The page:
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Research Newsletter-Fall/Winter 2010


Balz Frei, Ph.D.
LPI Director and Endowed Chair
Distinguished Professor of Biochemistry and Biophysics

In my last director's column (LPI Research Newsletter Spring/Summer 2010), I described my daily dietary supplement regimen, which consists of:

I also pointed out that I make sure to get 1,000 mg of calcium daily from my supplements and diet combined and that I currently don't take a vitamin E supplement because of concerns of an increased tendency to bleed when I take vitamin E together with a fish oil supplement.

I was pleased to see that my column inspired several articles in the popular media, including an upcoming article in Vogue magazine. My column also elicited feedback from my faculty colleagues and several LPI supporters around the country. One loyal donor from New York wrote me, "I do everything you do. So maybe that's why I just passed my 95th birthday." He continued, "Two things that I do that you left out, [but] I'm sure that you will add along the way: 1. Resveratrol 2. Coenzyme Q10." He was not the only LPI donor who asked about those two supplements.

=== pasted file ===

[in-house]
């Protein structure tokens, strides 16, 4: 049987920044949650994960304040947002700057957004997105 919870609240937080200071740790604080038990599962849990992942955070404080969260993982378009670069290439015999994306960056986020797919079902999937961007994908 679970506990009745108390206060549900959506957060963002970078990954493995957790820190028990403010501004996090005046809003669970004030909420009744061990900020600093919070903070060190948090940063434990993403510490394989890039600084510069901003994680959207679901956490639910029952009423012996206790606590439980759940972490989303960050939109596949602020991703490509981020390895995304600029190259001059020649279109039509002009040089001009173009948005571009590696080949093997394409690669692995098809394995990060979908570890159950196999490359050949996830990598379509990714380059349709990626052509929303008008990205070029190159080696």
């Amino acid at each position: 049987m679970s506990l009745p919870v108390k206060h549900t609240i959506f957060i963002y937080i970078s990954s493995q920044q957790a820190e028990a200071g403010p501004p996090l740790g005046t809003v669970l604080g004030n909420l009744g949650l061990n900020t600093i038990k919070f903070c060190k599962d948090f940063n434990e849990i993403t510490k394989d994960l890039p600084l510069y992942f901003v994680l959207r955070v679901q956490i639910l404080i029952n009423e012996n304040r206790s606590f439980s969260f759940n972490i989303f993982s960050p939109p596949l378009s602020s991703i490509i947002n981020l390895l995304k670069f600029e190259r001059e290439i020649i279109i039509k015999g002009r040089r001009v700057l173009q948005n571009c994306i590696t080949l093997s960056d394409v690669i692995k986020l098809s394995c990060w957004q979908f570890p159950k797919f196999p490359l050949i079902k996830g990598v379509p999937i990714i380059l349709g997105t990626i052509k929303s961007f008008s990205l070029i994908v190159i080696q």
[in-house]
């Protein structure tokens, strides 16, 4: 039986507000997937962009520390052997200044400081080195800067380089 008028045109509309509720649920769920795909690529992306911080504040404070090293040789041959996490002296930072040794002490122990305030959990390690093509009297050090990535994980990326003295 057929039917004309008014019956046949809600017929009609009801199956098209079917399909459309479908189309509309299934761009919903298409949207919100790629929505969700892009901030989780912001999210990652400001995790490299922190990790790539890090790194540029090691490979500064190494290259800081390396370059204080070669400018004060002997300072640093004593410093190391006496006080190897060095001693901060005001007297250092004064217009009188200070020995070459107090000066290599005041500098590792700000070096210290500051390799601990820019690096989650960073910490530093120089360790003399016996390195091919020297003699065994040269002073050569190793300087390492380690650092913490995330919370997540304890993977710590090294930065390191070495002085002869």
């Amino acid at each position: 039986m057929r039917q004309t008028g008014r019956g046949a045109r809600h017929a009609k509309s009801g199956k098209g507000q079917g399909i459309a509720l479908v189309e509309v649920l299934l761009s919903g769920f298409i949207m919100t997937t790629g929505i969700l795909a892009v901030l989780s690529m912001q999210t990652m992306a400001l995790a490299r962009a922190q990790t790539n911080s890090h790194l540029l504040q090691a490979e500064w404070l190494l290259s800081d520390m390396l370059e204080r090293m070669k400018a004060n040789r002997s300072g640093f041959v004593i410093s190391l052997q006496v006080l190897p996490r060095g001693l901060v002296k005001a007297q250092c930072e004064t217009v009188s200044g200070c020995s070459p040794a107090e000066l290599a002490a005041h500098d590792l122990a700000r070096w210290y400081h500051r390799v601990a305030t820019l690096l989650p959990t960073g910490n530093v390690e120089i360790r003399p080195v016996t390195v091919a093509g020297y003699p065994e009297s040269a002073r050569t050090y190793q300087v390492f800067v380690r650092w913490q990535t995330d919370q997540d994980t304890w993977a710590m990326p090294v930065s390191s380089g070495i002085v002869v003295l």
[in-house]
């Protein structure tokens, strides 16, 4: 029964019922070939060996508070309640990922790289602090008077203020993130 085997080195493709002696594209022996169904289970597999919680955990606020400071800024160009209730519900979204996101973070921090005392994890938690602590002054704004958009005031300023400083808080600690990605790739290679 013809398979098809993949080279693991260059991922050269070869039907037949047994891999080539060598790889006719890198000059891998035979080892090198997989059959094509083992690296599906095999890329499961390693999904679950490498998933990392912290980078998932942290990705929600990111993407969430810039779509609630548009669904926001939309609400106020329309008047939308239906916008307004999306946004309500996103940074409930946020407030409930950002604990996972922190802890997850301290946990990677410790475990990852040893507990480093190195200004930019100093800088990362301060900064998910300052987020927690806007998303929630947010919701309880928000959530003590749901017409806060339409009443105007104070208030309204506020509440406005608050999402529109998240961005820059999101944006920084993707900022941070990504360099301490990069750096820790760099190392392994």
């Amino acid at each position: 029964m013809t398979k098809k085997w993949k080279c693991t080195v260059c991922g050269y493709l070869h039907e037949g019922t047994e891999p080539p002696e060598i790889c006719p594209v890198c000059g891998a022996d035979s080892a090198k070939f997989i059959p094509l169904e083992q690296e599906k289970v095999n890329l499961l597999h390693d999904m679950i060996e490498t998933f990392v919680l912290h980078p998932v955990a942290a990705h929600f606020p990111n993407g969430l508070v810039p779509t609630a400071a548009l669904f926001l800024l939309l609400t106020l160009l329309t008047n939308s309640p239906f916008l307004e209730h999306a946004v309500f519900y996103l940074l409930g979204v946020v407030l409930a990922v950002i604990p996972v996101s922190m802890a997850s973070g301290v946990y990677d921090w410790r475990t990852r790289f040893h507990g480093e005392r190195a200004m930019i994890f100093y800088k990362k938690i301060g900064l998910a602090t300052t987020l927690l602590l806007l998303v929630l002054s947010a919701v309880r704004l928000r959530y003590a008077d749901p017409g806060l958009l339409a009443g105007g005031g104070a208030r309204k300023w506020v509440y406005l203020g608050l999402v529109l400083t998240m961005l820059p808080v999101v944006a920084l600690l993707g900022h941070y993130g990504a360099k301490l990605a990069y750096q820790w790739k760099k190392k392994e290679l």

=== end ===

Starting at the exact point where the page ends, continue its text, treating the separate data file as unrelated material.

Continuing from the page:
In addition, Dr. Maret Traber, LPI Principal Investigator and one of the world's foremost authorities on vitamin E, wasn't quite happy that I preferred fish oil over her favorite vitamin. On the other hand, Dr. Donald Jump, an LPI Principal Investigator who is doing cutting-edge research on the biology and health effects of omega-3 fatty acids, including fish oils, didn’t object. So, in this column, let me further comment on those three supplements—vitamin E, resveratrol, and coenzyme Q.

As you may know, vitamin E has taken a beating lately in both the scientific literature and popular press. Numerous large, randomized, placebo-controlled trials (RCT) of vitamin E supplementation for the prevention or treatment of heart disease or cancer have shown mixed and overall disappointing results. Some "meta-analyses" even suggested that vitamin E supplements may increase the risk of dying! Hence, the medical community, with a few exceptions, has all but dismissed any health benefit of supplemental vitamin E. However, these RCT, which are considered "the gold standard" for showing efficacy and safety of a medical drug, are far from being the ideal approach to test the efficacy and safety of micronutrient supplements like vitamins and essential minerals.